Ok, people

I’m barely back from a tour of Australia sponsored by EveryAGE Counts, their terrific national anti-ageism campaign. It was fascinating to look from another continent at how views on age and age bias are changing around the world.

While I was in Oz, the #OKBoomer meme broke the internet—ageland’s little corner of it, at least. One accelerant was the use of the phrase in Parliament by a young New Zealand politician, Chloë Swarbrick, to rebut an older colleagues after the man heckled her during a speech about the climate crisis. As Swarbrick explained in a subsequent essay in the Guardian, the remark was an “off-the-cuff, albeit symbolic of the collective exhaustion of multiple generations set to inherit ever-amplifying problems in an ever-diminishing window of time.”

Every generation points fingers at the one that came before it and finds fault with the generation that follows (“kids these days”). But young people are coming of age at a time of profound uncertainty, in anxious times we look for scapegoats, and they do have it harder than their parents did. I was born in 1952, right in the middle of the bulge in the proverbial python. Youngers have many reasons to envy my generation’s extreme demographic good fortune, and it is tempting to frame us as the enemy. The song that started it all described boomers as racist, fascist Trump supporters with bad hair. It’s tempting to rise to that hateful bait—ageism cuts both ways—or to go on the defensive. Then everyone loses, and the planet smolders. Bushfires destroyed millions of acres during my few weeks in Australia.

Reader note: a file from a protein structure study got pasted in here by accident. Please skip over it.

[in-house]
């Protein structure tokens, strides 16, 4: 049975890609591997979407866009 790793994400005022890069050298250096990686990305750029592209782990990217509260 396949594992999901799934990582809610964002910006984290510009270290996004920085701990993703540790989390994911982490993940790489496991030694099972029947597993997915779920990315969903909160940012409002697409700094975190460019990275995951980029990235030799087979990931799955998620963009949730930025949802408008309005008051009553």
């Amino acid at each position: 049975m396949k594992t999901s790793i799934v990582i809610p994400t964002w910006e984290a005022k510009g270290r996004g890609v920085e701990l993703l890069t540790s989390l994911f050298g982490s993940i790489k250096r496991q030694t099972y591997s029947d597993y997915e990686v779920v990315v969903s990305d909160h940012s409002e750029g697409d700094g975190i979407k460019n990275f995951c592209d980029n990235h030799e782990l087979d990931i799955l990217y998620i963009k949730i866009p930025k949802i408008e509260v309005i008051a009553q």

The old are not the enemy and age is not the issue. As historian Holly Scott pointed out in the Washington Post, the problem with #OKBoomer is that “generational divides distract from deeper questions of power.” And privilege. The issue is inequality, which does not discriminate by age. What stands between us and a more equitable world are the structures and systems that benefit from oppression—racism, sexism, ageism and all the rest—because prejudice pits us against each other in order to maintain the status quo. Like auto workers in the US competing against auto workers in Mexico instead of organizing for better wages, pitting young against old is a time-honored tactic used to divide people who might otherwise unite to change things.

OK, boomers: it’s time to reach across the “generational divide,” itself a myth promoted by the mainstream media. It’s time to really listen to what youngers have to say and figure out how to work together. It’s time to act like ancestors—because the stakes have never been higher.

By Ashton Applewhite

Learn more by reading This Chair Rocks, by Ashton Applewhite.

(Click the book for purchase information.)

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